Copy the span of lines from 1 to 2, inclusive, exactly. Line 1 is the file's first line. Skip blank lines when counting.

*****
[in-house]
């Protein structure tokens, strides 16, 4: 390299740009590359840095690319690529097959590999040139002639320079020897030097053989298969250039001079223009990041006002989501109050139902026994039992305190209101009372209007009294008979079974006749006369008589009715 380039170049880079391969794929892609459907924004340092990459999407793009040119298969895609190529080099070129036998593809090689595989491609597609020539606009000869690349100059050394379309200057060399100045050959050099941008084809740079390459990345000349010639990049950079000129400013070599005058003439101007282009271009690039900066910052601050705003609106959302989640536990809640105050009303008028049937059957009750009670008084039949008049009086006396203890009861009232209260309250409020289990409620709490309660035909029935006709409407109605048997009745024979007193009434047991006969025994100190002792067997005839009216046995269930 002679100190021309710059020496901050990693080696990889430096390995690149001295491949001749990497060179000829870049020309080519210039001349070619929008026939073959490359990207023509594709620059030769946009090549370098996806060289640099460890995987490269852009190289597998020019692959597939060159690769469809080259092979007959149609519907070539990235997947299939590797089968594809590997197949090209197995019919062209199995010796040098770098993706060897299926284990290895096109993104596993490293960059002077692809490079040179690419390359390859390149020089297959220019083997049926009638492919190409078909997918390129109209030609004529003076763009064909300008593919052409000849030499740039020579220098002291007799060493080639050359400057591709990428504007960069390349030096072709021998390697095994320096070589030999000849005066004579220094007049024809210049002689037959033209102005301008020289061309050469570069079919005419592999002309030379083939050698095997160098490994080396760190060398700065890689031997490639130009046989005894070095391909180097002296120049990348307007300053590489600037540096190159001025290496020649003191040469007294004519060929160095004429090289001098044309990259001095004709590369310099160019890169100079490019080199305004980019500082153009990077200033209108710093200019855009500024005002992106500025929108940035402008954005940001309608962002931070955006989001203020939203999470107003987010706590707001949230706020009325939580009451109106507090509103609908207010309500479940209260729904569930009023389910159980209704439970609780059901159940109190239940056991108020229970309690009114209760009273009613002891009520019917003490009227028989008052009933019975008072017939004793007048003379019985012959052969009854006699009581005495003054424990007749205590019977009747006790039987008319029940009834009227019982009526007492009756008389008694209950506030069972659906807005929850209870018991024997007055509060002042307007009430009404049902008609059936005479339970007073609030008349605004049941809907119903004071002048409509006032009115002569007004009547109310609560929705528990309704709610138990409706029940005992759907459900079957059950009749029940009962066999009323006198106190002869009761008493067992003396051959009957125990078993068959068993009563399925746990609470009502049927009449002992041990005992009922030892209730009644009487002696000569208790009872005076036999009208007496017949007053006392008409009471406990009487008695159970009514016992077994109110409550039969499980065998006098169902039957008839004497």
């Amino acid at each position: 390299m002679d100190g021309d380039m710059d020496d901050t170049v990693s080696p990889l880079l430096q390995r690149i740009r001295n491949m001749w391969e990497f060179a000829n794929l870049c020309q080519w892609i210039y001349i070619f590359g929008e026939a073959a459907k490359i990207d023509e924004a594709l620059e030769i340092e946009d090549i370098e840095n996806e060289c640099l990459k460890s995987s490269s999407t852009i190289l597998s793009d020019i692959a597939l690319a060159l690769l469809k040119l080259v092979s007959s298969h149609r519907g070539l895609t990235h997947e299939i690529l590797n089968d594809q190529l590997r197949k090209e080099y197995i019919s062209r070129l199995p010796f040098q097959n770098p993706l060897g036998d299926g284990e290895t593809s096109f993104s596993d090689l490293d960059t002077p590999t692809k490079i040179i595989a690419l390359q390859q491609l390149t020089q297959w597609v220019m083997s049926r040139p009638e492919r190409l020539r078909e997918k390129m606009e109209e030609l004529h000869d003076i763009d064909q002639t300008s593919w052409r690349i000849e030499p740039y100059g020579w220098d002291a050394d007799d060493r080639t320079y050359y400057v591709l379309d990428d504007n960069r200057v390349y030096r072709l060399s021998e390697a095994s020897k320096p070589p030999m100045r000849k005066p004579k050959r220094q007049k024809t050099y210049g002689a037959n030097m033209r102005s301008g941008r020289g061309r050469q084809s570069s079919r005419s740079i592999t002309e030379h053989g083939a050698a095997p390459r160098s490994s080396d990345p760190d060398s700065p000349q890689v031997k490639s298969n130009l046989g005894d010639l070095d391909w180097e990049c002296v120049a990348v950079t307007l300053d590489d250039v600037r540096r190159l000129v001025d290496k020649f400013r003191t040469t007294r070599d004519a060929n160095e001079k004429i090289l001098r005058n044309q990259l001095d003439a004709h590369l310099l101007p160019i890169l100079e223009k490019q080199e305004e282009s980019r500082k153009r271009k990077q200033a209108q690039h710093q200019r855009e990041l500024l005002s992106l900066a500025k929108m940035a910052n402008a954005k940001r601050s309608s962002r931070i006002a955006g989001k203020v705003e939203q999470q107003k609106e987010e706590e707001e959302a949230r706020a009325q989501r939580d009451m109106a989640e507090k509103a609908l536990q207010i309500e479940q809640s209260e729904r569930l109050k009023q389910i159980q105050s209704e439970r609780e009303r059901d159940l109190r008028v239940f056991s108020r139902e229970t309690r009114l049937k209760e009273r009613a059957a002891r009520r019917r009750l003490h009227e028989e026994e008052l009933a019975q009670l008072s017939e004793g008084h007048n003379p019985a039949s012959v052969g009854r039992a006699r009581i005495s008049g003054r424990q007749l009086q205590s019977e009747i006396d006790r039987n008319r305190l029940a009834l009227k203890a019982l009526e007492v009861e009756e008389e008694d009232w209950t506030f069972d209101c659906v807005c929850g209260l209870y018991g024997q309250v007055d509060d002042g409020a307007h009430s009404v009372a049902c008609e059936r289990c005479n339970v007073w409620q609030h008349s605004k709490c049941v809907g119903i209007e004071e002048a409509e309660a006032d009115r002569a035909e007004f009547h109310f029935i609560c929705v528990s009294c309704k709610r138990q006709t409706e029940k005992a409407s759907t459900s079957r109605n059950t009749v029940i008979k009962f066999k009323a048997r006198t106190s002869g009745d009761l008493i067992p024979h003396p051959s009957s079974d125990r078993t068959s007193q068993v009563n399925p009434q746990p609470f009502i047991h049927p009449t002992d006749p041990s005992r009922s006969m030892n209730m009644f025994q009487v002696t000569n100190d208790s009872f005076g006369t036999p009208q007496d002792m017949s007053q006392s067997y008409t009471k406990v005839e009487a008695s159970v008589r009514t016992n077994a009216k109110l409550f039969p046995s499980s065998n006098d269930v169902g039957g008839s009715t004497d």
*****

[in-house]
């Protein structure tokens, strides 16, 4: 390299740009590359840095690319690529097959590999040139002639320079020897030097053989298969250039001079223009990041006002989501109050139902026994039992305190209101009372209007009294008979079974006749006369008589009715 380039170049880079391969794929892609459907924004340092990459999407793009040119298969895609190529080099070129036998593809090689595989491609597609020539606009000869690349100059050394379309200057060399100045050959050099941008084809740079390459990345000349010639990049950079000129400013070599005058003439101007282009271009690039900066910052601050705003609106959302989640536990809640105050009303008028049937059957009750009670008084039949008049009086006396203890009861009232209260309250409020289990409620709490309660035909029935006709409407109605048997009745024979007193009434047991006969025994100190002792067997005839009216046995269930 002679100190021309710059020496901050990693080696990889430096390995690149001295491949001749990497060179000829870049020309080519210039001349070619929008026939073959490359990207023509594709620059030769946009090549370098996806060289640099460890995987490269852009190289597998020019692959597939060159690769469809080259092979007959149609519907070539990235997947299939590797089968594809590997197949090209197995019919062209199995010796040098770098993706060897299926284990290895096109993104596993490293960059002077692809490079040179690419390359390859390149020089297959220019083997049926009638492919190409078909997918390129109209030609004529003076763009064909300008593919052409000849030499740039020579220098002291007799060493080639050359400057591709990428504007960069390349030096072709021998390697095994320096070589030999000849005066004579220094007049024809210049002689037959033209102005301008020289061309050469570069079919005419592999002309030379083939050698095997160098490994080396760190060398700065890689031997490639130009046989005894070095391909180097002296120049990348307007300053590489600037540096190159001025290496020649003191040469007294004519060929160095004429090289001098044309990259001095004709590369310099160019890169100079490019080199305004980019500082153009990077200033209108710093200019855009500024005002992106500025929108940035402008954005940001309608962002931070955006989001203020939203999470107003987010706590707001949230706020009325939580009451109106507090509103609908207010309500479940209260729904569930009023389910159980209704439970609780059901159940109190239940056991108020229970309690009114209760009273009613002891009520019917003490009227028989008052009933019975008072017939004793007048003379019985012959052969009854006699009581005495003054424990007749205590019977009747006790039987008319029940009834009227019982009526007492009756008389008694209950506030069972659906807005929850209870018991024997007055509060002042307007009430009404049902008609059936005479339970007073609030008349605004049941809907119903004071002048409509006032009115002569007004009547109310609560929705528990309704709610138990409706029940005992759907459900079957059950009749029940009962066999009323006198106190002869009761008493067992003396051959009957125990078993068959068993009563399925746990609470009502049927009449002992041990005992009922030892209730009644009487002696000569208790009872005076036999009208007496017949007053006392008409009471406990009487008695159970009514016992077994109110409550039969499980065998006098169902039957008839004497």